Statistical trends in general electric and electric-arc- related fatalities and trauma are essential for future improvements. However, information on electric arc incidents is hard to find in government statistical reviews. Part 2 of the series is dedicated to reviewing statistical data and identifying gaps in reporting electric-arc-related incidents and corresponding skin burn trauma. The authors also review previously published electric arc incidents.
Part 3 of the series discusses multiple elements for reliable protection against electric arc. These include arc hazard assessment, standardization for PPE test method requirements, results of the latest research, challenges and suggestions.
Factors for PPE Progress
Fire Retardant Materials
During the past 15 years, revolutionary changes occurred in the availability of different fabrics and materials for PPE used by electrical workers to protect against the thermal effect of an electric arc during live electrical work. Removing flammable and melting materials and fabrics from the face, body and hands was a major factor in reducing burn incidents.
An evolution is underway in how OSH professionals practice. Looking back about 10 years, many of the profession’s thought leaders began to postulate that the compliance-based approach to developing workplace safety programs had run out of steam, so to speak. This thinking was based, in part, on data that showed a slowing in the reduction of fatalities. In some categories and years, the data also showed an increase in serious injuries (those that result in permanent disability or long periods off work) (BLS, 2016).
This introspection also stemmed, in part, from the fairly common occurrence of large organizations with large OSH budgets maintaining low, very low or zero incident rates for less-serious injuries (i.e., OSHA recordables), yet still experiencing multiple fatalities or significant catastrophes (i.e., serious injuries to multiple people or significant property damage). In-depth investigations of these catastrophes conducted by outside panels revealed significant flaws in the implementation of safety programs that had been well-regarded within the organization, the safety community and third-party reviews. The reports often identified substantial and repeated warning signs of imminent catastrophe that were often ignored or not given the level of seriousness they deserved (CSB, 2015; 2016; NASA, 2003).
Further, investigation revealed that significant incidents in organizations large and small were often directly caused by a failure to control obvious hazards or use standard safety practices (e.g., tying off while working at heights, using lockout/tagout when servicing machinery, failing to use protective systems in excavations) (Manuele, 2008).
The surge in use of electronic cigarettes (e-cigarettes or e-cigs) has raised many questions for OSH professionals as to whether use of such products should be allowed in the workplace. After all, if these are smoking-cessation devices, should we not encourage employees to quit smoking through use of these devices? What is the harm? Is it not just water vapor? E-cigarettes were originally designed in 1963 by Herbert Gilbert and patented in 1965 as a smokeless nontobacco cigarette intended to provide a harmless means of smoking (U.S. Patent No. 3,200,819 A, 1965). Researchers estimated some 460 different brands and more than 7,700 unique flavors were on the market as of January 2014 (Zhu, Sun, Bonnevie, et al., 2014), and the numbers have likely increased since. U.S. e-cigarette sales were estimated at $2.2 billion in 2014 (Rigotti, 2015) with an expected annual growth of more than 50% for the foreseeable future (Mickle, 2015).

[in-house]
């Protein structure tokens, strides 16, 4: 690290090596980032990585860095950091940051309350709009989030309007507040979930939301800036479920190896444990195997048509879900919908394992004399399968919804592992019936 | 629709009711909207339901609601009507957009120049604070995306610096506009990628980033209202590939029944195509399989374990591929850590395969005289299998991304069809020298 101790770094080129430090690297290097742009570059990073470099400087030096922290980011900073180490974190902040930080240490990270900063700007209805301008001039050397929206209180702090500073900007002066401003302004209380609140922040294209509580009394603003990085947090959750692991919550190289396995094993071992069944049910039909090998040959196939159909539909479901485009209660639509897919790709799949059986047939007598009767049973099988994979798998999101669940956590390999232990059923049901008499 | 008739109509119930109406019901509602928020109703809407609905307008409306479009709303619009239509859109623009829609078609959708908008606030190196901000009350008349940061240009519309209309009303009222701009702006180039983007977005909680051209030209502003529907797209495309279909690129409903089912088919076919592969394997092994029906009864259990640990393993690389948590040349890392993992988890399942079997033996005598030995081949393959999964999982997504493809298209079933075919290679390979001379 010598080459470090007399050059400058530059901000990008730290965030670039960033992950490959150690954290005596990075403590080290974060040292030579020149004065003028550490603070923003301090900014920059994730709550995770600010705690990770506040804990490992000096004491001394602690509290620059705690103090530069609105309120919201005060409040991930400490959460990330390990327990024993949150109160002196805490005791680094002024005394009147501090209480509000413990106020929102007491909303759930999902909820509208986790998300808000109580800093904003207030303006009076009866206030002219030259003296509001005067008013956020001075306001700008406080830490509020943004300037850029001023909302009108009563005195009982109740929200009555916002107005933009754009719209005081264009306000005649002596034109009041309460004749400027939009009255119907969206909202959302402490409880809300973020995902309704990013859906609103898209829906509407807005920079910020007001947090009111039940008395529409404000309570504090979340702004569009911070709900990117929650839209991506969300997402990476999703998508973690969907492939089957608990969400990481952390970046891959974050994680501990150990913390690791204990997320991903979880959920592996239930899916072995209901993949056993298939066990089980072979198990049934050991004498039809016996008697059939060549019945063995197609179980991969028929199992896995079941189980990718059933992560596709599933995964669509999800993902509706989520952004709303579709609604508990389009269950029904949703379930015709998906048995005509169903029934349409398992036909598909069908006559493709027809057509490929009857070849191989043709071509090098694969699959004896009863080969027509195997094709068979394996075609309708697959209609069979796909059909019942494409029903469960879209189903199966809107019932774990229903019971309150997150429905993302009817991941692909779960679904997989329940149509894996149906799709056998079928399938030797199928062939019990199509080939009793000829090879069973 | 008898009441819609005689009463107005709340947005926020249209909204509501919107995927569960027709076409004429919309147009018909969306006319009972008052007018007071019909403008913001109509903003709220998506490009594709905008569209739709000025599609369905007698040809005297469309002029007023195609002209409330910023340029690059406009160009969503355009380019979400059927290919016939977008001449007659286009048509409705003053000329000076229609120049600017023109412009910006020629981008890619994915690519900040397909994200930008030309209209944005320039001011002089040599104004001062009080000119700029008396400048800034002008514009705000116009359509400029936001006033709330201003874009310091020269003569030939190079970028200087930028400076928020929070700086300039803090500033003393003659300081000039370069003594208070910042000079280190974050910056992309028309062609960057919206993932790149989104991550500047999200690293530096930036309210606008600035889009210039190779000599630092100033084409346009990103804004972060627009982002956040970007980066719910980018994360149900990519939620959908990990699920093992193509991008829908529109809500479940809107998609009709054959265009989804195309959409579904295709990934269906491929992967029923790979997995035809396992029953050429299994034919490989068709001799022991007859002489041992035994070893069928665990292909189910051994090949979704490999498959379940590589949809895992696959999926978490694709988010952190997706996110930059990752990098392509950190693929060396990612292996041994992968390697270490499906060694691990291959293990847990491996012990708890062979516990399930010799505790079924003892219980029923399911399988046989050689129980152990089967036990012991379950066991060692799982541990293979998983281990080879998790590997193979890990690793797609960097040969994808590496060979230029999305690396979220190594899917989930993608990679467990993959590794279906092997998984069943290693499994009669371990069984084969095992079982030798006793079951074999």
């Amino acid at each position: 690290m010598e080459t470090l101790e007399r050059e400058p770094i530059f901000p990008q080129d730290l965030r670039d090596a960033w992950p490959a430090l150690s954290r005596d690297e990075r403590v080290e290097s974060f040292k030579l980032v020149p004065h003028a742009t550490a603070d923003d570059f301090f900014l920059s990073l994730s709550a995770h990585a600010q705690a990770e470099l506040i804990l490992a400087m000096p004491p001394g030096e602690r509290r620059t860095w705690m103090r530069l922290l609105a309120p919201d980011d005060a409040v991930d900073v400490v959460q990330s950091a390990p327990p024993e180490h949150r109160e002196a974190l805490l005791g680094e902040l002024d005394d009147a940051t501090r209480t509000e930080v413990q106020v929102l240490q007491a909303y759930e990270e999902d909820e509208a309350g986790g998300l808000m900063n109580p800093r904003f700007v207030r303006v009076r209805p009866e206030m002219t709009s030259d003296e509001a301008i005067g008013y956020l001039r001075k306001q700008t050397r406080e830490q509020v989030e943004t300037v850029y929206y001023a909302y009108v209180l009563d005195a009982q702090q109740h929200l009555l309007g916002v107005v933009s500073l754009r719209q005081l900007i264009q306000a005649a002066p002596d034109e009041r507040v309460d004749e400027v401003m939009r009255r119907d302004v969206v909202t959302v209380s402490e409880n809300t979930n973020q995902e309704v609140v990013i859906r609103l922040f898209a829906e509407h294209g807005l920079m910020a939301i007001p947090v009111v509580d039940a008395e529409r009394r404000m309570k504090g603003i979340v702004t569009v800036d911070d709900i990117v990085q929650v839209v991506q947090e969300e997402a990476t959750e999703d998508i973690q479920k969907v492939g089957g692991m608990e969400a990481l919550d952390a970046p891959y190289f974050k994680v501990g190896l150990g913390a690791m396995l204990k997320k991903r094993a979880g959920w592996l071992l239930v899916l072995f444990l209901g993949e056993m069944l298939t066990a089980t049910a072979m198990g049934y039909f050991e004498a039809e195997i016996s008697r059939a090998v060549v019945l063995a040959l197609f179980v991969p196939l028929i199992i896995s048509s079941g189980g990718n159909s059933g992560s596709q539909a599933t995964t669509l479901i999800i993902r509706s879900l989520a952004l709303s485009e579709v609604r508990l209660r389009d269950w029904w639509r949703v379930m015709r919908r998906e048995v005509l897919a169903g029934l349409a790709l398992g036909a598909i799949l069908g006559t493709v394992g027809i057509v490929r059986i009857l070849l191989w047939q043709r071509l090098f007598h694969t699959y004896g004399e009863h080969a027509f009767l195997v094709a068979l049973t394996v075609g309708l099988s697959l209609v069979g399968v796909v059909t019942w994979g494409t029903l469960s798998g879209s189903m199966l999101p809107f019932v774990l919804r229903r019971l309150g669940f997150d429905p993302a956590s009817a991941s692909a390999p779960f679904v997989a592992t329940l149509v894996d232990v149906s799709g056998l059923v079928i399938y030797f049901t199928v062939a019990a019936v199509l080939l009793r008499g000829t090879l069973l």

While configurations of these devices have evolved through many generations, the typical components include a fluid-filled reservoir, which contains the liquid e-fluid or e-juice to be vaporized, an atomizer (heating coil) to vaporize the liquid and a battery (typically lithium) to power the atomizer. First-generation e-cigarettes resemble traditional cigarettes; second-generation devices have a distinct reservoir tank and larger battery; third-generation e-cigarettes are fully modifiable by the user, often to increase vaping power, output and battery life (Floyd, Aryal, Wang, et al., 2017). The intent is for users to inhale nicotine or flavored vapors without the cancer risks associated with traditional tobacco cigarette use because the devices have no combustion source or tobacco, which forms cancer-causing by-products when burned, (Maron, 2014).
In highly hazardous chemical process facilities, it is critical to bridge workforce hazard recognition knowledge and competency for process safety and OSH. This is important for four reasons:
This article focuses on the needs of workers who must deal with both process and occupational hazards in highly hazardous chemical processing facilities. It uses both operators and maintenance workers to represent this industry’s overall workers due to their hands-on physical work activities.
To help understand the differences and similarities of process safety and OSH, the following scenario is used for reference throughout the article.